The district won’t need to immediately hire more teachers or do anything more than it is already doing to prepare for next year’s refugee students.

“We’re in a good spot to be able to handle it, and if we have a bubble in a particular school, I will put in a request for additional staffing, even in mid-year,” Burkman said. “We work closely with LIRS workers when the resettlement happens, meaning they have case managers that are helping families get settled into the community, and if there are any unique situations they will connect with the school.”

Public school districts are required to offer an equitable education to all attending students, said district spokeswoman AnnMarie Campbell.

Fargo Public Schools “will continue to offer the same services to new students who arrive within our attendance boundaries,” Campbell said, adding that the district has social workers and EL teachers trained to connect with refugee students and families.

There are more than 50 languages spoken in Afghanistan, but primarily Dari, Farsi and Pashto are spoken.

“In the state of North Dakota, education must be delivered in the English language,” Campbell said. “We do not have a bilingual education program in K-12 nor in our adult education program. However, we are required to provide interpreting services when necessary or requested. We use both in-town/in-person services or phone-in services for interpretation.”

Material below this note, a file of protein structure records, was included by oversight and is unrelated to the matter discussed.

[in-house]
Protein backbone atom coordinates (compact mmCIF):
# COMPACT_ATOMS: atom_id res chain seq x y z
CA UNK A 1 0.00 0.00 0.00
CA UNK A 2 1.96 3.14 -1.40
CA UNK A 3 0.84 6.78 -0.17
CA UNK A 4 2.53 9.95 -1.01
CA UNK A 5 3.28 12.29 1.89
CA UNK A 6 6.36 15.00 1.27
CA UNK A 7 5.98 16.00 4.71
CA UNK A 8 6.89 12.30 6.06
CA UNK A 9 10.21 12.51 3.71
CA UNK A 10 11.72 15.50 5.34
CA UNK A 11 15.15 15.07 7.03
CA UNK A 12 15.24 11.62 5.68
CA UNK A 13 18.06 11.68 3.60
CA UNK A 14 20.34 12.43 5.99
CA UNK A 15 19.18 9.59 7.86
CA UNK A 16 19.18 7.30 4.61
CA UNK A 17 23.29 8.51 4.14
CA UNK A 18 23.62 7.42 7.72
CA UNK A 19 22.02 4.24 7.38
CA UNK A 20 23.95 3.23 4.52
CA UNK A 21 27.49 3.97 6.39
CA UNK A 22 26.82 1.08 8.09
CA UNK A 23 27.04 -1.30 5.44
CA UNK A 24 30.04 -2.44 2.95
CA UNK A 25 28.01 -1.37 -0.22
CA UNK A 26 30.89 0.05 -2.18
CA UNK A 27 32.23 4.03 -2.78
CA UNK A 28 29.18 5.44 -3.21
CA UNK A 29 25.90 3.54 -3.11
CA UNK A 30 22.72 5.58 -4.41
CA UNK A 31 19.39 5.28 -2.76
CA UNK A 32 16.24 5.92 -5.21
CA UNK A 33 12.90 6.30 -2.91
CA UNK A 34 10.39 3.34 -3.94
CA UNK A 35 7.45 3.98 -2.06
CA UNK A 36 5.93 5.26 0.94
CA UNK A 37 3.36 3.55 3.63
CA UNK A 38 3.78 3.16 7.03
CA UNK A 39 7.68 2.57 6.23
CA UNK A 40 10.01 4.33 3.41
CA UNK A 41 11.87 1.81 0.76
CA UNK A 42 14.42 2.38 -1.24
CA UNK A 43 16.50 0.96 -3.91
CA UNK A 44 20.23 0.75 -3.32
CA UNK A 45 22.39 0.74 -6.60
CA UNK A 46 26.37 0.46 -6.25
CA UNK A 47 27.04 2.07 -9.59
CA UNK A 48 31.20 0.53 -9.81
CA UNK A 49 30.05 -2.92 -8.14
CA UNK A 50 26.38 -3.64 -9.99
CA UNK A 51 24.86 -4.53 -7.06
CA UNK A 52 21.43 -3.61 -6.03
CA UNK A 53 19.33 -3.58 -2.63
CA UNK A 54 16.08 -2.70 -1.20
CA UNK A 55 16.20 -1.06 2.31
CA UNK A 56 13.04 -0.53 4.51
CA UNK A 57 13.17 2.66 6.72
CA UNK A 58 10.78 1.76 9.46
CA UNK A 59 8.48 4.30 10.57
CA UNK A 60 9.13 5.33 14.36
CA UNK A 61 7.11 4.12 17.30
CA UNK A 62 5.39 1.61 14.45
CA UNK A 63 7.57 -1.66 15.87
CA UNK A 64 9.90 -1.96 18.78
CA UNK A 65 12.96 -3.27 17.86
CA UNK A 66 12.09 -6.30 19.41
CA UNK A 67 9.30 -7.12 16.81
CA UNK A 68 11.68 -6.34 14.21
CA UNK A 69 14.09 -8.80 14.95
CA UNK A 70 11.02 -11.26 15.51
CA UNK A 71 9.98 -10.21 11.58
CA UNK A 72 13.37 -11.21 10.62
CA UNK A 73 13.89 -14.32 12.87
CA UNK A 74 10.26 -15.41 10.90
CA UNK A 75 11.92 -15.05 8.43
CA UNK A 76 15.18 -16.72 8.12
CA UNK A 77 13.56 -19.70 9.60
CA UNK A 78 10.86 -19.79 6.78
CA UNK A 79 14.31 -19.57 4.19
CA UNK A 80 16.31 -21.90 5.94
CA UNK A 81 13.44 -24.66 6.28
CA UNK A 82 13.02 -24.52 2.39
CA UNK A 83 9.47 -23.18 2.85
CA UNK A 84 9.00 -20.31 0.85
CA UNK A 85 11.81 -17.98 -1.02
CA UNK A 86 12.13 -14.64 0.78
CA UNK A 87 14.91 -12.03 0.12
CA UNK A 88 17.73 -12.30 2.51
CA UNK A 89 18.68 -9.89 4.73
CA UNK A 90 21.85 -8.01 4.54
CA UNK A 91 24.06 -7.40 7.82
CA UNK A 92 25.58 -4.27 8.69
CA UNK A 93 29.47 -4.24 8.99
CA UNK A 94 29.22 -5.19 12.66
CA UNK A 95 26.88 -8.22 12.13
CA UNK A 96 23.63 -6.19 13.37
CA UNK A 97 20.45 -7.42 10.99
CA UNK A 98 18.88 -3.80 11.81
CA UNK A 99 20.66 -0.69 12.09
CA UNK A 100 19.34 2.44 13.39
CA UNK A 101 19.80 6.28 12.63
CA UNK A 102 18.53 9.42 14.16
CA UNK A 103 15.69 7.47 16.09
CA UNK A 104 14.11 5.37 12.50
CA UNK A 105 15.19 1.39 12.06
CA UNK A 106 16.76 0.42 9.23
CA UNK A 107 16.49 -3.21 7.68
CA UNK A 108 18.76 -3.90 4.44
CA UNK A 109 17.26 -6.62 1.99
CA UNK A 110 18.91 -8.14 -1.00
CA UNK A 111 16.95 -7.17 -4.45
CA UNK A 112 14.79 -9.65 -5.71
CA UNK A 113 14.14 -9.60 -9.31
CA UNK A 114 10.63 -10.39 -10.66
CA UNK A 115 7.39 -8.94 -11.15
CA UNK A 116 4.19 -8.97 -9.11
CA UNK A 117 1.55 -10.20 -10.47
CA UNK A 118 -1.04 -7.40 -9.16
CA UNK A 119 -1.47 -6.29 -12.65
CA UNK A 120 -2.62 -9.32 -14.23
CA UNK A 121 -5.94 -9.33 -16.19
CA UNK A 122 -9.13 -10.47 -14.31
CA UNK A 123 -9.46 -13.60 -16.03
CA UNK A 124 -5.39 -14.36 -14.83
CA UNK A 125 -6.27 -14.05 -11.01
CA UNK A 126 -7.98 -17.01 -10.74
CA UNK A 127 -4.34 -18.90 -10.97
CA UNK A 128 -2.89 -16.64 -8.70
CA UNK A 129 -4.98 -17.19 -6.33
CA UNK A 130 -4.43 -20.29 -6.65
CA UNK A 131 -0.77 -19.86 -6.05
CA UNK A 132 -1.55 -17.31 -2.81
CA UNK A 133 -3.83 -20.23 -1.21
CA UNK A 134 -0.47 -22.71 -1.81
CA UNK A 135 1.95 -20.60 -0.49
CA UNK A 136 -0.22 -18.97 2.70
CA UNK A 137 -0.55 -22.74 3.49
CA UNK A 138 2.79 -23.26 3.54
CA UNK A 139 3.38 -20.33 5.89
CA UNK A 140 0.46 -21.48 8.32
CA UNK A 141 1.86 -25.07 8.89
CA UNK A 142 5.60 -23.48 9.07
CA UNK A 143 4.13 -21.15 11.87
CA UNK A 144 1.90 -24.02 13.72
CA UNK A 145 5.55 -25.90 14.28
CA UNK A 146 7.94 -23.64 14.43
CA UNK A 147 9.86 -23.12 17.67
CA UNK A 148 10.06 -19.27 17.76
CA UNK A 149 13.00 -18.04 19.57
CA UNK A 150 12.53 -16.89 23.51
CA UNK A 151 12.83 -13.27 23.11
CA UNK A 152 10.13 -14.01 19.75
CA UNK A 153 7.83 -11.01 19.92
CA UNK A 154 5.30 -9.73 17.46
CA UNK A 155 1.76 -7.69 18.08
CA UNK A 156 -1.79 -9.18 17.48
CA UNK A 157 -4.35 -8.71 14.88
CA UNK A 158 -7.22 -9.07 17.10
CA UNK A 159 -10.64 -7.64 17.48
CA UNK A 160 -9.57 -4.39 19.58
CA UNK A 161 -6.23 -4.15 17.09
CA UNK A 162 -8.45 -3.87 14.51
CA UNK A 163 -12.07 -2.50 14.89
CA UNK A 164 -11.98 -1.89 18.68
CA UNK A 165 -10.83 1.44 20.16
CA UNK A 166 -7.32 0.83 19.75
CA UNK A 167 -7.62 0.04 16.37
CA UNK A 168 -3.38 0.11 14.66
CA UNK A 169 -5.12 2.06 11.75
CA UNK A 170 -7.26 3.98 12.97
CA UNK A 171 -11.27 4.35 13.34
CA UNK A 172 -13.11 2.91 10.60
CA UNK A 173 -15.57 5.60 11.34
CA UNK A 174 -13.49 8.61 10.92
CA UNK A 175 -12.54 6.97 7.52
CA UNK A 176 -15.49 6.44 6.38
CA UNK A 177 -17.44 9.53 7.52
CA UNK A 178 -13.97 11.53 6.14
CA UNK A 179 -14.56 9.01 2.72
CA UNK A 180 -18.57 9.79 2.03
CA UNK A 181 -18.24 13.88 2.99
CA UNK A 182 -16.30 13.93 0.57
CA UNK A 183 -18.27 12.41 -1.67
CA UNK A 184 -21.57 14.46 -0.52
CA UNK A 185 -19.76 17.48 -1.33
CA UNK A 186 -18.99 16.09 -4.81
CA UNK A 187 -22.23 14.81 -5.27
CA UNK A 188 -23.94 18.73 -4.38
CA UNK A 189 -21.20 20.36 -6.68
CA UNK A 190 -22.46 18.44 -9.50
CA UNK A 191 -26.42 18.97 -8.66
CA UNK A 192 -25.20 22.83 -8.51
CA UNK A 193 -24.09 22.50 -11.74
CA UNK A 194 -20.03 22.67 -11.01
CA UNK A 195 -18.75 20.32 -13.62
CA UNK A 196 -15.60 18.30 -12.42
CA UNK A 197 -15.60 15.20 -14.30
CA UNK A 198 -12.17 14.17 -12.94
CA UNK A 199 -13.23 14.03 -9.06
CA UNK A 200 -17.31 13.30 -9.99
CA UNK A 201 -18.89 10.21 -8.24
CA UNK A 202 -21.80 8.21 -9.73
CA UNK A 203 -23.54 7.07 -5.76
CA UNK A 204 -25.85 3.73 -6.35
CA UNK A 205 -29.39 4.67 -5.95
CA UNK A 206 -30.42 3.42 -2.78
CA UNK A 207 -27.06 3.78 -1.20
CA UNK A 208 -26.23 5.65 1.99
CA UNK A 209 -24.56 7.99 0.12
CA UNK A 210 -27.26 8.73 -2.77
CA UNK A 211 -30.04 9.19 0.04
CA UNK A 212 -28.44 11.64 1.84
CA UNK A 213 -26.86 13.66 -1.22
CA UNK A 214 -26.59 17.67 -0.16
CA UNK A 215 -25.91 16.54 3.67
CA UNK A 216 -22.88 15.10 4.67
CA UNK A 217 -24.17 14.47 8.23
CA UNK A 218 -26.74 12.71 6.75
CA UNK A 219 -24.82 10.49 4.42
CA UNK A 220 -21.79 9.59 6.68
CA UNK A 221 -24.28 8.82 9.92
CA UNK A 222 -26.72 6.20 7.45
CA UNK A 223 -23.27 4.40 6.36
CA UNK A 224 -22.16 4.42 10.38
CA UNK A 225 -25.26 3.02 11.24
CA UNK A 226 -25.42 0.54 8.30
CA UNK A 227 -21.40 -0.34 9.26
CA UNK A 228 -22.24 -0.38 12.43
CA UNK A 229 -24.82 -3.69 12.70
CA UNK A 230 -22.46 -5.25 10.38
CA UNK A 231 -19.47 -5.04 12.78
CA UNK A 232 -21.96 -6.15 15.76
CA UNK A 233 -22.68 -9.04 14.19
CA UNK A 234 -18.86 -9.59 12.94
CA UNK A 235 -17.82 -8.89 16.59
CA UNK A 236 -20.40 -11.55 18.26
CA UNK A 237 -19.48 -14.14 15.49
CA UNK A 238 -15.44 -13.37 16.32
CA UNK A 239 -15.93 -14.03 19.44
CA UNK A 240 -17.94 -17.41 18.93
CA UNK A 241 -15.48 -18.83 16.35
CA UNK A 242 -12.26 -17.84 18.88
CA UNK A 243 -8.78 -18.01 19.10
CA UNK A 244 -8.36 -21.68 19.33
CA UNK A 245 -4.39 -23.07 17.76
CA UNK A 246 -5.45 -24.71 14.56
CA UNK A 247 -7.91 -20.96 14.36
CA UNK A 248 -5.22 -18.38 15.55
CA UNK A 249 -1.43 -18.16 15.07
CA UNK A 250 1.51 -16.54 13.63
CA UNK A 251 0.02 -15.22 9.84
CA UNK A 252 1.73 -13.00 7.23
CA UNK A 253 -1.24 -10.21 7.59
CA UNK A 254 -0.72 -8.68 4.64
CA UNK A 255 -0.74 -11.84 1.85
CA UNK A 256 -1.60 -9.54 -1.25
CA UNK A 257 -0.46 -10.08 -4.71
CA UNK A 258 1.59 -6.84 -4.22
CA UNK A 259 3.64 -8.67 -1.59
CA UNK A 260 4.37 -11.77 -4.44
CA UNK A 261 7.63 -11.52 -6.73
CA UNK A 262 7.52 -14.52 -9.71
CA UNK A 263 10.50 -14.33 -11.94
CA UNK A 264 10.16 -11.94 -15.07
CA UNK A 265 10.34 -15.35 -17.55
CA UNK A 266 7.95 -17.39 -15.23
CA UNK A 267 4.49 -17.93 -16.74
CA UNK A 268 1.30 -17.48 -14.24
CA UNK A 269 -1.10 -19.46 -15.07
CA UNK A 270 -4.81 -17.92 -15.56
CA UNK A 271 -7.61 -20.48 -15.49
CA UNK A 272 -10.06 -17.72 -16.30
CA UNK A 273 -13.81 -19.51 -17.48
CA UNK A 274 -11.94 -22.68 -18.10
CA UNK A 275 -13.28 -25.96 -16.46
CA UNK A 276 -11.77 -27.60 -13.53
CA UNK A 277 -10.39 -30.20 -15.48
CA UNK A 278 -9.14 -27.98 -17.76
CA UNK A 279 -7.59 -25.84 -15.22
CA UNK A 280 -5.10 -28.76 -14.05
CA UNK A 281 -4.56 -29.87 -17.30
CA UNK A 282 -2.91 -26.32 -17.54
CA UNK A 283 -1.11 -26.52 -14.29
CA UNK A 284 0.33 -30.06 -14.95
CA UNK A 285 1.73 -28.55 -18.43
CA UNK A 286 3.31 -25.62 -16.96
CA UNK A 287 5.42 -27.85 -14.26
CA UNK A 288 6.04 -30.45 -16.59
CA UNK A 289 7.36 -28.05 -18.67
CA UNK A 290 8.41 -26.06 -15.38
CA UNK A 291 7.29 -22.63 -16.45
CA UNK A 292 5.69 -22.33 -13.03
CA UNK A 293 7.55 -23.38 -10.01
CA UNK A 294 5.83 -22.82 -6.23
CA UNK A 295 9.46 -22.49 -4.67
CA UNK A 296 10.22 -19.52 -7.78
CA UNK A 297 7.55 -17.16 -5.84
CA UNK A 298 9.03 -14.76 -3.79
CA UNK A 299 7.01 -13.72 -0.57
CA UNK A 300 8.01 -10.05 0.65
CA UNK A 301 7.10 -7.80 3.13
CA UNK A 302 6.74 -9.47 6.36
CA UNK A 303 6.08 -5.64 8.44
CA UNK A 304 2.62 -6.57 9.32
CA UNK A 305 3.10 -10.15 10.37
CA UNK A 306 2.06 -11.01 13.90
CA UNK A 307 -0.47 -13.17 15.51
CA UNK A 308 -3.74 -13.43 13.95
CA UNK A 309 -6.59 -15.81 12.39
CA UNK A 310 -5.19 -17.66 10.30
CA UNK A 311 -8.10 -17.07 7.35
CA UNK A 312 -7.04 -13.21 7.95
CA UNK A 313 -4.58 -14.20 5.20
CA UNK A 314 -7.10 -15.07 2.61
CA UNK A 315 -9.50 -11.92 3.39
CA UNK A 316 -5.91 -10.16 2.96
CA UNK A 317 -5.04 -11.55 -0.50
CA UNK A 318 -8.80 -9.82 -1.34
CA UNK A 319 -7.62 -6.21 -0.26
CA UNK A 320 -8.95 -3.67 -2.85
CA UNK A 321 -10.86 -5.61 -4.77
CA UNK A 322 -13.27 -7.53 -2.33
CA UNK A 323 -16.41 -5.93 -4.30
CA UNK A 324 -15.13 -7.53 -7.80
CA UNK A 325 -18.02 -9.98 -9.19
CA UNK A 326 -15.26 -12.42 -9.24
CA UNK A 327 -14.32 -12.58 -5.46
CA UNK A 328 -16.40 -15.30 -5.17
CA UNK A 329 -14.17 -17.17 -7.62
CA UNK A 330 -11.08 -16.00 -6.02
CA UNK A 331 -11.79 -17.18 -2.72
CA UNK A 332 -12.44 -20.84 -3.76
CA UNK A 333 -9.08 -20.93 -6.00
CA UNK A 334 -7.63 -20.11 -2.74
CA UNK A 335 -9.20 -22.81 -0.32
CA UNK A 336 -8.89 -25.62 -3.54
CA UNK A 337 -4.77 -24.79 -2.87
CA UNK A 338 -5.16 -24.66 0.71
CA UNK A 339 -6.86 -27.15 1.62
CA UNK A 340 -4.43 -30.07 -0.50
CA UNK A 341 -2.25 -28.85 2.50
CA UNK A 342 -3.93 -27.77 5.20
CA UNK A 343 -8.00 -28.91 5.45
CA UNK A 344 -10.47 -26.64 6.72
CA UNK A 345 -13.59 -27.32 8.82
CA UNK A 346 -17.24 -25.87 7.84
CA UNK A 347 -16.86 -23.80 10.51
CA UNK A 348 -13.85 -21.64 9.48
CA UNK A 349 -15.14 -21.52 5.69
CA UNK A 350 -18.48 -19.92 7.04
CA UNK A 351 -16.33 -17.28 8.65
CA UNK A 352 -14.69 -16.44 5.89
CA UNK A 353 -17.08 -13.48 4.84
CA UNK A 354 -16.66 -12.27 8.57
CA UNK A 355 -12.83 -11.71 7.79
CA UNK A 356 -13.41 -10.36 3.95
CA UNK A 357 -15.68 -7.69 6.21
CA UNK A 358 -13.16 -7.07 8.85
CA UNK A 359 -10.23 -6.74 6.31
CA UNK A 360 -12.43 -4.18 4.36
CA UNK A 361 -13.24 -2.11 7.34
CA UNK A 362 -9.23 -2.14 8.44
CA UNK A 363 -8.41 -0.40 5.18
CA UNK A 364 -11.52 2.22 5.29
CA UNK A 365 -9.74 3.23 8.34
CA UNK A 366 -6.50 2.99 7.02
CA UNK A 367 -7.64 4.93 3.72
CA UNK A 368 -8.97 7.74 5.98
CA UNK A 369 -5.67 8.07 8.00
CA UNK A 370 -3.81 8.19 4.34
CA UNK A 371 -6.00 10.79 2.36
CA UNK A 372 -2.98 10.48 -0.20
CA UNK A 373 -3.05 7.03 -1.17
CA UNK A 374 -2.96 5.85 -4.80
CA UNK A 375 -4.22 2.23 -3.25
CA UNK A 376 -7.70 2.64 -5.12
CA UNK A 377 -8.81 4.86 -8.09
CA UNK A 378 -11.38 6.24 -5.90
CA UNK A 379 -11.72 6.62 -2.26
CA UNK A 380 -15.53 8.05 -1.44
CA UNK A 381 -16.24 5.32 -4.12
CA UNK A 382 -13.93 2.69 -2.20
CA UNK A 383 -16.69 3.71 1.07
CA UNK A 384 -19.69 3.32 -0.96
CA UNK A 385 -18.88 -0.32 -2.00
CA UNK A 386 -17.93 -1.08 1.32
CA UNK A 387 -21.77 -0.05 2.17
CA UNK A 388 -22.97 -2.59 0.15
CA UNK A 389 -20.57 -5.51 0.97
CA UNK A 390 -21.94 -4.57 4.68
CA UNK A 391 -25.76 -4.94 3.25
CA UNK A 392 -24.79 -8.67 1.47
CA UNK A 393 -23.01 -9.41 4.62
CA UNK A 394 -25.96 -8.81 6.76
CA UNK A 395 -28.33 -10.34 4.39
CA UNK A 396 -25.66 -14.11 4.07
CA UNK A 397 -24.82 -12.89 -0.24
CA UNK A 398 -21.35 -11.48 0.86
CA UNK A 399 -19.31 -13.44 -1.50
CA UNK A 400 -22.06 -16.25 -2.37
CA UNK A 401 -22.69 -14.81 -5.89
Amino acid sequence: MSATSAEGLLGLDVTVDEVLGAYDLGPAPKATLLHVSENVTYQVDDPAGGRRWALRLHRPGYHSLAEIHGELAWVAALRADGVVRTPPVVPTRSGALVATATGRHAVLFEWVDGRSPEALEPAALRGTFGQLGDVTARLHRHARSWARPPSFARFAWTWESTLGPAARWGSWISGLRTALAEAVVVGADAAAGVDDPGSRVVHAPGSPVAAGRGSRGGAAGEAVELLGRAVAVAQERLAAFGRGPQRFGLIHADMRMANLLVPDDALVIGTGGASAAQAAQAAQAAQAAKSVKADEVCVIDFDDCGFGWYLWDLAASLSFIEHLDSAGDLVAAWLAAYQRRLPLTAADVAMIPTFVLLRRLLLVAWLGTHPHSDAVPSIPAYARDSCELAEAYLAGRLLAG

West Fargo Public Schools spokeswoman Heather Leas said the district is also planning for the arrival of refugees to the area.

"At this time, we don’t know how many of the families will be located in our district, but we do have programming in place to support however many would come our way," Leas said.

West Fargo Public Schools currently has 850 students receiving EL support from 40 EL teachers.

Moorhead Area Public Schools spokeswoman Brenda Richman said that although the district isn't expecting any of the refugee students to attend schools across the Red River, they are ready and would welcome any new refugee students.

Students in EL programs in Moorhead comprise 7.47% of total enrollment. The people who comprise the district's Adult Basic Education program come from 41 countries and speak 27 different languages.

Many of the refugees expected over the next year have suffered under the 20 years of civil war and U.S. military engagement in Afghanistan.

“So far, they are keeping private on many things, universally not wanting publicity out of fear for family and friends who remain under threat,” Hannaher said.

After LSS closed, LIRS immediately maneuvered to fill in the gaps to provide direct services to refugees. LIRS now runs the reception and placement program, which covers the first 90 days of a refugee’s arrival and is funded by the State Department.

The volunteer organization also helps with refugee support services, funded by the U.S. Department of Health and Human Services. Such services can last up to five years and focus on employment, job readiness, English Learner services and integration, Hannaher said.